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Brazil Massacre Blamed on Police Leaves Anger, Questions

A mother who lost her only son and a young man who narrowly escaped death are among the residents of Sao Paulo picking up the pieces after a massacre of 18 people that many blame on the police.

The killings took place in the Munhoz Junior favela, in a suburb of Sao Paulo called Osasco, a week ago. But the terror is fresh.

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Protests Show Weakness of Brazil's Embattled Left

Brazil's embattled left staged protests in dozens of cities Thursday, but the low turnout was in sharp contrast with last weekend's mass demonstrations against leftist President Dilma Rousseff.

Four days after nearly a million people marched to call for Rousseff's impeachment, a series of leftwing gatherings were unlikely to give the Brazilian president, whose popularity ratings are in single digits, much of a lift.

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Brazil Bank Fined for Making Client Remove Shoes

A Brazilian bank didn't have a leg to stand on when it forced a client to remove his shoes and do business in his socks, a judge ruled.

Many banks in crime-ridden Brazil have tight security with metal detectors and, on entering the Caixa Economica Federal (CEF) branch in Sao Paulo state, Lourivaldo de Santana was asked to empty his pockets.

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Analysts: Impeaching Rousseff Could Imperil Brazilian Democracy

Brazilians clamoring for President Dilma Rousseff's overthrow should think twice, analysts say, warning that the trauma of impeachment could undermine 20 years of building democracy in the Latin American giant.

The depth of anger against Rousseff was undeniable Sunday when almost a million people poured into the streets across Brazil chanting "Dilma out!"

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Brazil Street Protests Demand Rousseff Impeachment

Protesters took to the streets of Brazil Sunday, kicking off nationwide rallies expected to draw hundreds of thousands demonstrating against corruption and economic slowdown, and calling for President Dilma Rousseff to step down.

Organizers promised large demonstrations in the capital Brasilia, the 2016 Olympic host city Rio de Janeiro -- where an Olympic bicycling test event had to be rerouted -- and in the country's financial capital Sao Paulo. 

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Reports: At Least 20 Killed in Sao Paulo Shootings

Masked gunmen killed at least 20 people during a series of shootings overnight in the Sao Paulo suburbs, press reports from Brazil's biggest city said Friday.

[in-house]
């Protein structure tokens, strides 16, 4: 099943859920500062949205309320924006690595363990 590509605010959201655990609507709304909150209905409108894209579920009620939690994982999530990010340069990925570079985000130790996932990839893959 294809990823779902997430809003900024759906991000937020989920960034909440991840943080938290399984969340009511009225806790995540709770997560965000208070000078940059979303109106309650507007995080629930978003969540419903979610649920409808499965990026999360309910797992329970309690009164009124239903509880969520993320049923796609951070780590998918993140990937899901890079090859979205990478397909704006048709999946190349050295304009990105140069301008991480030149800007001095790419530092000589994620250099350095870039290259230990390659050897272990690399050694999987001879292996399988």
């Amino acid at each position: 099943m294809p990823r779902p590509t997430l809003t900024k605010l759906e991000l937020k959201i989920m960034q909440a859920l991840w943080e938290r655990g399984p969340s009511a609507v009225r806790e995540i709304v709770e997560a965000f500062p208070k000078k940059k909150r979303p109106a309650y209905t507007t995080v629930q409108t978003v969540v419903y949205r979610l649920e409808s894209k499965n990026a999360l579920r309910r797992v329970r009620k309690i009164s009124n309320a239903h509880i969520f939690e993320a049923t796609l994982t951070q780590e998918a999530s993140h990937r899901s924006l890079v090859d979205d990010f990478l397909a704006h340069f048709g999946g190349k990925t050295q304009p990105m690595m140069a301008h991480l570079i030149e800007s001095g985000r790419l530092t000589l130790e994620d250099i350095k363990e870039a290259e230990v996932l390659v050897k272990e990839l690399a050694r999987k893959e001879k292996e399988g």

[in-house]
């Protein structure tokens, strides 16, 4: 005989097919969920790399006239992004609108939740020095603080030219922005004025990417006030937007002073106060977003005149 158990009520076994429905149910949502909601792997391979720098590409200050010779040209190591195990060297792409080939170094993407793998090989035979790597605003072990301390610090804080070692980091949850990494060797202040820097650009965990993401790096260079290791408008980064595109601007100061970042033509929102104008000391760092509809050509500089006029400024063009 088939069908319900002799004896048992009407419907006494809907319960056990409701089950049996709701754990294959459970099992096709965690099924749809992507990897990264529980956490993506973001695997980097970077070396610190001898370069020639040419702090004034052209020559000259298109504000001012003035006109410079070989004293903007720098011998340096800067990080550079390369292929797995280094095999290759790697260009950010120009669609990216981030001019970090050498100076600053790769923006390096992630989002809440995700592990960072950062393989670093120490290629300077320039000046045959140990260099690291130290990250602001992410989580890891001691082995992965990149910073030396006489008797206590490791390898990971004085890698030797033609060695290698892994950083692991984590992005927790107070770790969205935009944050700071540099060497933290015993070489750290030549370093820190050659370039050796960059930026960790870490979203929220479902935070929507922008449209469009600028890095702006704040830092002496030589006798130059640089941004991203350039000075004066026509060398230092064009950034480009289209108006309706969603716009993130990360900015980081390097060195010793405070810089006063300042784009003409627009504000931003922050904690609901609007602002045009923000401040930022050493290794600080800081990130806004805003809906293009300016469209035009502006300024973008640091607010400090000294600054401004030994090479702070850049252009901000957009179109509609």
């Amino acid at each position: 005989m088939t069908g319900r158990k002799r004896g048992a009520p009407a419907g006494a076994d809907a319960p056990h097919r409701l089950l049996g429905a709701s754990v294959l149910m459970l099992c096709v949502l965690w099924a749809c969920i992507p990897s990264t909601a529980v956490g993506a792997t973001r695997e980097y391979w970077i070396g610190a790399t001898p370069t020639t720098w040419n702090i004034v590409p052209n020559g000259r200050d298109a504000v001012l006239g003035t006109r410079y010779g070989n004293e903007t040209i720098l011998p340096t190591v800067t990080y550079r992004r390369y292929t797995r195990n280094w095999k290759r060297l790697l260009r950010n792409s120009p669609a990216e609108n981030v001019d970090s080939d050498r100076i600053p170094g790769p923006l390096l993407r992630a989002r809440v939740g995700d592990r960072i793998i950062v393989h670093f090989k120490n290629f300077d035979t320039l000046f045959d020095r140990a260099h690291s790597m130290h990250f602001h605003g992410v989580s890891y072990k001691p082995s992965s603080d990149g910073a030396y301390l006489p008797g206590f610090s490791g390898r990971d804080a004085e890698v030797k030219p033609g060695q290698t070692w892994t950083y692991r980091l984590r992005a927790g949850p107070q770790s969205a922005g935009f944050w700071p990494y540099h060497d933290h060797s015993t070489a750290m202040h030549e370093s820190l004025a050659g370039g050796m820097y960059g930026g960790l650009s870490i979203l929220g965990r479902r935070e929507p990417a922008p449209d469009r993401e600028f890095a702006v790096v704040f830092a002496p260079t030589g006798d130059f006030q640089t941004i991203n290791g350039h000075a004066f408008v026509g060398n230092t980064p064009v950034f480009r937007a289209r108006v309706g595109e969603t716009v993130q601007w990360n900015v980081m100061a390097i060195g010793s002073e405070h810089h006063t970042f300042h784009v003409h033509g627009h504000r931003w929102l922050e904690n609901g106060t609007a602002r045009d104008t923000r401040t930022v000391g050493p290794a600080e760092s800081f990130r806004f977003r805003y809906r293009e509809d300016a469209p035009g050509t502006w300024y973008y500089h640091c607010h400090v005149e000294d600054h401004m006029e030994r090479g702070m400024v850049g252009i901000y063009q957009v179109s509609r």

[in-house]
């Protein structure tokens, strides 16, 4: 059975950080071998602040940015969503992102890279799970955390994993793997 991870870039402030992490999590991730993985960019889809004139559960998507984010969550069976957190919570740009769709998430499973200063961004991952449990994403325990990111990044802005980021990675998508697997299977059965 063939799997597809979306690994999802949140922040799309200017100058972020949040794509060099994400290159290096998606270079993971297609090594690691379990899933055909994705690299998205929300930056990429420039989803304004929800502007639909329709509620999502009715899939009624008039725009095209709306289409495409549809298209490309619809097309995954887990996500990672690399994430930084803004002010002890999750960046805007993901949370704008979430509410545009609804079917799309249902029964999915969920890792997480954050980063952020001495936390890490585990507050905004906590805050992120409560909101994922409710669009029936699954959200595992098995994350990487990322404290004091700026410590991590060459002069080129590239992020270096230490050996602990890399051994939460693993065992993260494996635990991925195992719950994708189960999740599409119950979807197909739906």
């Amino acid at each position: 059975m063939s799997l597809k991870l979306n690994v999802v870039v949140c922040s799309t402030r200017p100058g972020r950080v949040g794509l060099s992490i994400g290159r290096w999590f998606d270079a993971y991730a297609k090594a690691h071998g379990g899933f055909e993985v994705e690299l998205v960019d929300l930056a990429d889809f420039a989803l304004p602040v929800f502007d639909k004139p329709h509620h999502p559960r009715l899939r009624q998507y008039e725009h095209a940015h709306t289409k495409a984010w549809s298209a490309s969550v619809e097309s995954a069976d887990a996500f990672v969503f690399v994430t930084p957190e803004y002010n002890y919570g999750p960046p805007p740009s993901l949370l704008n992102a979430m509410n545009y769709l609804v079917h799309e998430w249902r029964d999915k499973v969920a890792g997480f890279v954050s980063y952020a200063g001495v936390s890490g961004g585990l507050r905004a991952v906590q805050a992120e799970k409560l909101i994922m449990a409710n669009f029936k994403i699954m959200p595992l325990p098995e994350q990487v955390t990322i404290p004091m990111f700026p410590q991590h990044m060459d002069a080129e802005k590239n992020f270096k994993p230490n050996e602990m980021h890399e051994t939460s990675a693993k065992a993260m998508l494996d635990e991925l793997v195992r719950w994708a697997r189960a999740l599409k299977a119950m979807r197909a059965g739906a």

A spokesman for the police in Sao Paulo, home to some 20 million people, said only that "there were fatalities, but we cannot yet confirm the number."

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Thousands of women march in support of Brazil's Rousseff

Thousands of women rallied Wednesday in support of President Dilma Rousseff, whose poll numbers have plummeted amid a national scandal involving state oil company Petrobras.

The beleaguered Brazilian leader addressed the gathering, vowing not to let the country go backwards, even amid difficult economic times.

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Thirty-Seven Killed in Three Days in Brazilian City

Thirty-seven people were killed in three days in the Brazilian city of Manaus, and one hypothesis being considered is a coordinated wave of attacks involving police, an official said.

Evidence has emerged over suspects in some of the killings that occurred from Friday to Monday evening in Manaus, a river port in the middle of the Amazon rainforest, said Sergio Fontes, secretary of public safety in Amazonas state, the capital of which is Manaus.

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Brazil Police Target Politicians in New Petrobras Raids

Brazilian police investigating the giant Petrobras corruption scandal raided politicians, including former president Fernando Collor de Mello, in dozens of search and seizure operations Tuesday, prosecutors and local media said.

The raids, aimed at securing evidence before it could be destroyed or tampered with, took place across seven states in the latest expansion of a kickbacks and bribes probe centered on the state oil company.

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Brazil's President Defies Impeachment Calls

Brazilian President Dilma Rousseff defied calls for her impeachment Tuesday, saying she would "not fall," despite rock-bottom ratings and mounting political troubles.

The unpopular leader, a one-time member of a leftist guerrilla group who was tortured during the military dictatorship ruling Brazil from 1964 to 1985, compared those calling for her to step down to "coup plotters."

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